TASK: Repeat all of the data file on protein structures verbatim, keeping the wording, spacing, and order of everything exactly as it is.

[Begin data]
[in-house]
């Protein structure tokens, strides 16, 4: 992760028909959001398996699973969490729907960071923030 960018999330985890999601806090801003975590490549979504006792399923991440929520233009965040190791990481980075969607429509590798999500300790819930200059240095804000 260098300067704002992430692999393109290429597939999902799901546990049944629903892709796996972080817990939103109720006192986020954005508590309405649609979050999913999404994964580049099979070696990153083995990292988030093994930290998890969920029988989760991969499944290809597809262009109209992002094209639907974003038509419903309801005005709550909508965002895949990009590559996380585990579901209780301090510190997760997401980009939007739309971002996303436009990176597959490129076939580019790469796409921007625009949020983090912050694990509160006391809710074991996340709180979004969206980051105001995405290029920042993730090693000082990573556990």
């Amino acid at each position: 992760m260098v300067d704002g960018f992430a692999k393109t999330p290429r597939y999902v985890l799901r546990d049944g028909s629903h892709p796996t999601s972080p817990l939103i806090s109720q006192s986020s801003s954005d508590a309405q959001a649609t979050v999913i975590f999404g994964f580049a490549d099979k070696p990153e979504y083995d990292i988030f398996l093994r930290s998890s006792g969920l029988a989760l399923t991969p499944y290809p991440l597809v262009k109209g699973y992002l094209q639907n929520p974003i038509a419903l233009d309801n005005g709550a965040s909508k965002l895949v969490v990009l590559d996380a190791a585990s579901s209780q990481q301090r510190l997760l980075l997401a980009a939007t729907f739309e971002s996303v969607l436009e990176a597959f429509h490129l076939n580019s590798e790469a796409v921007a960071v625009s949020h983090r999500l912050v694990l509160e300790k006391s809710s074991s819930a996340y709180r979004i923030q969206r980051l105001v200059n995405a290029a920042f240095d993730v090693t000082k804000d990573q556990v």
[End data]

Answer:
[in-house]
């Protein structure tokens, strides 16, 4: 992760028909959001398996699973969490729907960071923030 960018999330985890999601806090801003975590490549979504006792399923991440929520233009965040190791990481980075969607429509590798999500300790819930200059240095804000 260098300067704002992430692999393109290429597939999902799901546990049944629903892709796996972080817990939103109720006192986020954005508590309405649609979050999913999404994964580049099979070696990153083995990292988030093994930290998890969920029988989760991969499944290809597809262009109209992002094209639907974003038509419903309801005005709550909508965002895949990009590559996380585990579901209780301090510190997760997401980009939007739309971002996303436009990176597959490129076939580019790469796409921007625009949020983090912050694990509160006391809710074991996340709180979004969206980051105001995405290029920042993730090693000082990573556990």
């Amino acid at each position: 992760m260098v300067d704002g960018f992430a692999k393109t999330p290429r597939y999902v985890l799901r546990d049944g028909s629903h892709p796996t999601s972080p817990l939103i806090s109720q006192s986020s801003s954005d508590a309405q959001a649609t979050v999913i975590f999404g994964f580049a490549d099979k070696p990153e979504y083995d990292i988030f398996l093994r930290s998890s006792g969920l029988a989760l399923t991969p499944y290809p991440l597809v262009k109209g699973y992002l094209q639907n929520p974003i038509a419903l233009d309801n005005g709550a965040s909508k965002l895949v969490v990009l590559d996380a190791a585990s579901s209780q990481q301090r510190l997760l980075l997401a980009a939007t729907f739309e971002s996303v969607l436009e990176a597959f429509h490129l076939n580019s590798e790469a796409v921007a960071v625009s949020h983090r999500l912050v694990l509160e300790k006391s809710s074991s819930a996340y709180r979004i923030q969206r980051l105001v200059n995405a290029a920042f240095d993730v090693t000082k804000d990573q556990v």